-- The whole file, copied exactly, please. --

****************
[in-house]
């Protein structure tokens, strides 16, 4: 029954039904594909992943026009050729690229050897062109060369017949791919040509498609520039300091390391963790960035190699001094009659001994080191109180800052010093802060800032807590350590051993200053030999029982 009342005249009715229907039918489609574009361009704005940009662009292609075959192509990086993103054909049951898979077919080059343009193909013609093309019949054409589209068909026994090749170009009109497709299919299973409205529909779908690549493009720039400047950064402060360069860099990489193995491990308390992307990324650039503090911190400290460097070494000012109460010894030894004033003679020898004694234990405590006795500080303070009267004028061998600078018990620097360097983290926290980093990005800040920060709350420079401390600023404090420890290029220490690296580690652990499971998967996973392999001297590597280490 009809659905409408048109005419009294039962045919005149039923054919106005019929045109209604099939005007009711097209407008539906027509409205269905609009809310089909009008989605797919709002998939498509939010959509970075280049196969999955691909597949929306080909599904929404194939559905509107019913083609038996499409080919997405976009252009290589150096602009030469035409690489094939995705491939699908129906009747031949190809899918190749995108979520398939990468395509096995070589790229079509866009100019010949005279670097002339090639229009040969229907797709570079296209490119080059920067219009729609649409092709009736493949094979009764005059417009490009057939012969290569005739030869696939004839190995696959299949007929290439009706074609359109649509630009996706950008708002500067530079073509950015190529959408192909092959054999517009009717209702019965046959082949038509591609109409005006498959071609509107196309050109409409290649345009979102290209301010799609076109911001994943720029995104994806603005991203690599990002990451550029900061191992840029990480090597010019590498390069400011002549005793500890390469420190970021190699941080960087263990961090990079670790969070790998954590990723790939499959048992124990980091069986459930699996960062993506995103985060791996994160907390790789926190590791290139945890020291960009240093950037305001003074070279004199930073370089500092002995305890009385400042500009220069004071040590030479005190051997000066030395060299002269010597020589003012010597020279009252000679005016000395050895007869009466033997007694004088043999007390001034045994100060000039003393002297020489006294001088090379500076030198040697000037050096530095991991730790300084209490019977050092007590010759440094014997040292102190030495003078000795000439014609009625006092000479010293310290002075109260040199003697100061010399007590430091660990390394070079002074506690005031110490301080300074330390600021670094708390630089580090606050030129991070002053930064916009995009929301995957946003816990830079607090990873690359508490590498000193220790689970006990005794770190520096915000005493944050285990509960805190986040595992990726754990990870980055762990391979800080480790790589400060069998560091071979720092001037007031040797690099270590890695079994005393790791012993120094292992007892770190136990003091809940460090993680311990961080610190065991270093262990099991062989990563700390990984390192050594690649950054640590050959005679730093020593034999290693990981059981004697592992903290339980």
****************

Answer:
[in-house]
């Protein structure tokens, strides 16, 4: 029954039904594909992943026009050729690229050897062109060369017949791919040509498609520039300091390391963790960035190699001094009659001994080191109180800052010093802060800032807590350590051993200053030999029982 009342005249009715229907039918489609574009361009704005940009662009292609075959192509990086993103054909049951898979077919080059343009193909013609093309019949054409589209068909026994090749170009009109497709299919299973409205529909779908690549493009720039400047950064402060360069860099990489193995491990308390992307990324650039503090911190400290460097070494000012109460010894030894004033003679020898004694234990405590006795500080303070009267004028061998600078018990620097360097983290926290980093990005800040920060709350420079401390600023404090420890290029220490690296580690652990499971998967996973392999001297590597280490 009809659905409408048109005419009294039962045919005149039923054919106005019929045109209604099939005007009711097209407008539906027509409205269905609009809310089909009008989605797919709002998939498509939010959509970075280049196969999955691909597949929306080909599904929404194939559905509107019913083609038996499409080919997405976009252009290589150096602009030469035409690489094939995705491939699908129906009747031949190809899918190749995108979520398939990468395509096995070589790229079509866009100019010949005279670097002339090639229009040969229907797709570079296209490119080059920067219009729609649409092709009736493949094979009764005059417009490009057939012969290569005739030869696939004839190995696959299949007929290439009706074609359109649509630009996706950008708002500067530079073509950015190529959408192909092959054999517009009717209702019965046959082949038509591609109409005006498959071609509107196309050109409409290649345009979102290209301010799609076109911001994943720029995104994806603005991203690599990002990451550029900061191992840029990480090597010019590498390069400011002549005793500890390469420190970021190699941080960087263990961090990079670790969070790998954590990723790939499959048992124990980091069986459930699996960062993506995103985060791996994160907390790789926190590791290139945890020291960009240093950037305001003074070279004199930073370089500092002995305890009385400042500009220069004071040590030479005190051997000066030395060299002269010597020589003012010597020279009252000679005016000395050895007869009466033997007694004088043999007390001034045994100060000039003393002297020489006294001088090379500076030198040697000037050096530095991991730790300084209490019977050092007590010759440094014997040292102190030495003078000795000439014609009625006092000479010293310290002075109260040199003697100061010399007590430091660990390394070079002074506690005031110490301080300074330390600021670094708390630089580090606050030129991070002053930064916009995009929301995957946003816990830079607090990873690359508490590498000193220790689970006990005794770190520096915000005493944050285990509960805190986040595992990726754990990870980055762990391979800080480790790589400060069998560091071979720092001037007031040797690099270590890695079994005393790791012993120094292992007892770190136990003091809940460090993680311990961080610190065991270093262990099991062989990563700390990984390192050594690649950054640590050959005679730093020593034999290693990981059981004697592992903290339980």